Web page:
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  7. All of them deny the possibility of a real revolution in various ways. Today, Zizek suggests possibly describing Ranciere, it's impossible to tell, as is Zizek's wont we live post-politics, which is even worse. So our first revolutionary act must be an assertion of the importance of politics once again. Along the way, Ranciere makes some nice points: he describes how postmodernism quickly becomes nihilistic 24 , and tries to move past the idea that artworks and 'real' life can be separated off easily. Instead, the work of art functions in material reality just as, say, an apple functions in material reality.

    See: Deleuze.

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    On the other hand, he takes the worst tendencies of French philosophy and no, I do not mean the silly jargon-mongering to absurd lengths. I've mentioned his rejection of ideology critique. There are plenty of reasons not to reject ideology critique entirely, including the fact that it seems fairly clear that people act against their own interests, that people don't vote for emancipatory parties, nor act emancipatorily, nor seem to have too much of a problem with massive oppression.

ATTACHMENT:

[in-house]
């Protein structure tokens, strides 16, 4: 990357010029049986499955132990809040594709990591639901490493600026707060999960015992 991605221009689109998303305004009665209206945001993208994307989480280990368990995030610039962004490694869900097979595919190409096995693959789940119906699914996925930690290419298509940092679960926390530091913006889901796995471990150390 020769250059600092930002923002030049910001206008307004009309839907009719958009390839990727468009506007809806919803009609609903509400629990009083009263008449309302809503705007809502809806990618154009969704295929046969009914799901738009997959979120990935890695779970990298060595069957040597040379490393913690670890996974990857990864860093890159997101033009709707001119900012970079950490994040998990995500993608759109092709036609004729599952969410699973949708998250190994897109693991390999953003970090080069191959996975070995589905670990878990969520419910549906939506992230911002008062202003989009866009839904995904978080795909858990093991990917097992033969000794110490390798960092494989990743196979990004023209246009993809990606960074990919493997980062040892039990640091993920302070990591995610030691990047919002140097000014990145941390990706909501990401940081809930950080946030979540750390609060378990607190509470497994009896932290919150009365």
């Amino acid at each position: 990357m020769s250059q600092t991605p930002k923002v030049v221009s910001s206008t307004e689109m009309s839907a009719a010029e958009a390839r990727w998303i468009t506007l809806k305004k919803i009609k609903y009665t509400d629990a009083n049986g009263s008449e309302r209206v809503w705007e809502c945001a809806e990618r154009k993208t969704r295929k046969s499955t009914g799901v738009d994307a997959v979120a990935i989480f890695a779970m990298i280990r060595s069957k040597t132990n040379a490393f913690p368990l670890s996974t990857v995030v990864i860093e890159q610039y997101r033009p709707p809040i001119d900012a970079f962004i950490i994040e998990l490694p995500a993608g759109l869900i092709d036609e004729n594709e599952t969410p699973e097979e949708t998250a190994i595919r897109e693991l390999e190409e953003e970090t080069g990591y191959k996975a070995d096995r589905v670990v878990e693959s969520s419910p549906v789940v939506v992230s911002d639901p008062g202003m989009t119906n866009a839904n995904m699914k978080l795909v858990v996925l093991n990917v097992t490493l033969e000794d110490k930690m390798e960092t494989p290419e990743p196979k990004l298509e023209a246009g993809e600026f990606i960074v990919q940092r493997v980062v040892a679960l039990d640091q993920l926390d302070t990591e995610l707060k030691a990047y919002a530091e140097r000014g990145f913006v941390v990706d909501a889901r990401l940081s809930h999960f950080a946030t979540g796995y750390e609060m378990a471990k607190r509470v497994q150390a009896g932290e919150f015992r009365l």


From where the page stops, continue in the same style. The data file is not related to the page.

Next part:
Given all this, why would you want to get rid of ideology critique? Because, Ranciere suggests, "where one searches for the hidden beneath the apparent, a position of mastery is established," In other words, one should not set oneself up as having a better understanding of the world than the illiterate field worker in Kansas, because that would be undemocratic. Or, as Propagandhi put it, "And yes, I recognize the irony: the system I oppose affords me the luxury of biting the hand that feeds.